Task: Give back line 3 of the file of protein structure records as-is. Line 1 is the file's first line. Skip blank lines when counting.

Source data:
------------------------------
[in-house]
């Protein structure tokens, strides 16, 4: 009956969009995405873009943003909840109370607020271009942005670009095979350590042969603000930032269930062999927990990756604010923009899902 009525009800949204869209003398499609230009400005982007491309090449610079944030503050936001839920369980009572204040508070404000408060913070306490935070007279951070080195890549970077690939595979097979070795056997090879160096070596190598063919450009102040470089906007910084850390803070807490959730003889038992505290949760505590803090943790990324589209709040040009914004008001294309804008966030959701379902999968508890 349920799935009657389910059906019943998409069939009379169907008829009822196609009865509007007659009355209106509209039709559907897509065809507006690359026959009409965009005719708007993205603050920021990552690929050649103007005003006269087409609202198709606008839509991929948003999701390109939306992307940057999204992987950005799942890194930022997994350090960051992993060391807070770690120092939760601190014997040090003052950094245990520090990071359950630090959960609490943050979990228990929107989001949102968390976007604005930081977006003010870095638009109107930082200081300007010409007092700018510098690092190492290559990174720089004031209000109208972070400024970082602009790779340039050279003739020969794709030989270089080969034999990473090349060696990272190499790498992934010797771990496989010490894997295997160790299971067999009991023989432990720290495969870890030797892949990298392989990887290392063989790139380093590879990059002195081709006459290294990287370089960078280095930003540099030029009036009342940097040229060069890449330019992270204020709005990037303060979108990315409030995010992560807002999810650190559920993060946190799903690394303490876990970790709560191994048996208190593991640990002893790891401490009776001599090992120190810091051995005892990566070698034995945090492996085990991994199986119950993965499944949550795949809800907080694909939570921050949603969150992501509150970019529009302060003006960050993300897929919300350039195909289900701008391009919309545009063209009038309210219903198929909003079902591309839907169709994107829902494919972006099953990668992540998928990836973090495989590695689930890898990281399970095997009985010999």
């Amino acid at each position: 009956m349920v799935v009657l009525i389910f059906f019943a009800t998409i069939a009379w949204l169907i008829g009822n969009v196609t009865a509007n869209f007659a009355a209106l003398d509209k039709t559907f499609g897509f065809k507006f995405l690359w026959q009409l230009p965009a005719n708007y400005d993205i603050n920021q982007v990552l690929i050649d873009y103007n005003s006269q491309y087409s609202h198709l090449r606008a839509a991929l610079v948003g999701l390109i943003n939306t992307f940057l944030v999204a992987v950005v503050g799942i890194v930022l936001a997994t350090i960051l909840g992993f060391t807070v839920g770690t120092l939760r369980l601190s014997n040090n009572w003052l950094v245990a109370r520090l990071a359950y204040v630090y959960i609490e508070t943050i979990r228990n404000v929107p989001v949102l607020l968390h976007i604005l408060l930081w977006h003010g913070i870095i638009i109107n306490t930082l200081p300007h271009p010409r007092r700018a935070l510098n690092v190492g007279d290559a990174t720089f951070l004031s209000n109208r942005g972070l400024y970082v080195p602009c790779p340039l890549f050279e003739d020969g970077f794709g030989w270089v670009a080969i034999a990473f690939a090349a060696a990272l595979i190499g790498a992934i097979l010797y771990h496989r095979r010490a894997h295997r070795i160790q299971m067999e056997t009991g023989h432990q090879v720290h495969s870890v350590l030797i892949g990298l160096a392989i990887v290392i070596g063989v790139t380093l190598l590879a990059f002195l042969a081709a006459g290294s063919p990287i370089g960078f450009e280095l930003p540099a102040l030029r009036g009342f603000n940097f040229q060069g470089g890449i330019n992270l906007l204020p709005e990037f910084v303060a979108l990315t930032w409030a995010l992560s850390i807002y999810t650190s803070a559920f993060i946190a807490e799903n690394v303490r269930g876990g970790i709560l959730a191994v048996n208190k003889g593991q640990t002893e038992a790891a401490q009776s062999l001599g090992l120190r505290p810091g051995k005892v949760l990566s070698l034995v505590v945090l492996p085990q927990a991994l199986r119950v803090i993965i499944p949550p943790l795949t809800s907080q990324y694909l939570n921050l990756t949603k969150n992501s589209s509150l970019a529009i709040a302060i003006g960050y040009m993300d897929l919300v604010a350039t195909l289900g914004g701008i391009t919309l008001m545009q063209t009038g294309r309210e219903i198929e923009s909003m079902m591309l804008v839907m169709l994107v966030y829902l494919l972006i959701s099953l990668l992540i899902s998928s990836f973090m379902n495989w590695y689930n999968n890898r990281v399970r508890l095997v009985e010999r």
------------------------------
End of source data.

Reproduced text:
């Amino acid at each position: 009956m349920v799935v009657l009525i389910f059906f019943a009800t998409i069939a009379w949204l169907i008829g009822n969009v196609t009865a509007n869209f007659a009355a209106l003398d509209k039709t559907f499609g897509f065809k507006f995405l690359w026959q009409l230009p965009a005719n708007y400005d993205i603050n920021q982007v990552l690929i050649d873009y103007n005003s006269q491309y087409s609202h198709l090449r606008a839509a991929l610079v948003g999701l390109i943003n939306t992307f940057l944030v999204a992987v950005v503050g799942i890194v930022l936001a997994t350090i960051l909840g992993f060391t807070v839920g770690t120092l939760r369980l601190s014997n040090n009572w003052l950094v245990a109370r520090l990071a359950y204040v630090y959960i609490e508070t943050i979990r228990n404000v929107p989001v949102l607020l968390h976007i604005l408060l930081w977006h003010g913070i870095i638009i109107n306490t930082l200081p300007h271009p010409r007092r700018a935070l510098n690092v190492g007279d290559a990174t720089f951070l004031s209000n109208r942005g972070l400024y970082v080195p602009c790779p340039l890549f050279e003739d020969g970077f794709g030989w270089v670009a080969i034999a990473f690939a090349a060696a990272l595979i190499g790498a992934i097979l010797y771990h496989r095979r010490a894997h295997r070795i160790q299971m067999e056997t009991g023989h432990q090879v720290h495969s870890v350590l030797i892949g990298l160096a392989i990887v290392i070596g063989v790139t380093l190598l590879a990059f002195l042969a081709a006459g290294s063919p990287i370089g960078f450009e280095l930003p540099a102040l030029r009036g009342f603000n940097f040229q060069g470089g890449i330019n992270l906007l204020p709005e990037f910084v303060a979108l990315t930032w409030a995010l992560s850390i807002y999810t650190s803070a559920f993060i946190a807490e799903n690394v303490r269930g876990g970790i709560l959730a191994v048996n208190k003889g593991q640990t002893e038992a790891a401490q009776s062999l001599g090992l120190r505290p810091g051995k005892v949760l990566s070698l034995v505590v945090l492996p085990q927990a991994l199986r119950v803090i993965i499944p949550p943790l795949t809800s907080q990324y694909l939570n921050l990756t949603k969150n992501s589209s509150l970019a529009i709040a302060i003006g960050y040009m993300d897929l919300v604010a350039t195909l289900g914004g701008i391009t919309l008001m545009q063209t009038g294309r309210e219903i198929e923009s909003m079902m591309l804008v839907m169709l994107v966030y829902l494919l972006i959701s099953l990668l992540i899902s998928s990836f973090m379902n495989w590695y689930n999968n890898r990281v399970r508890l095997v009985e010999r």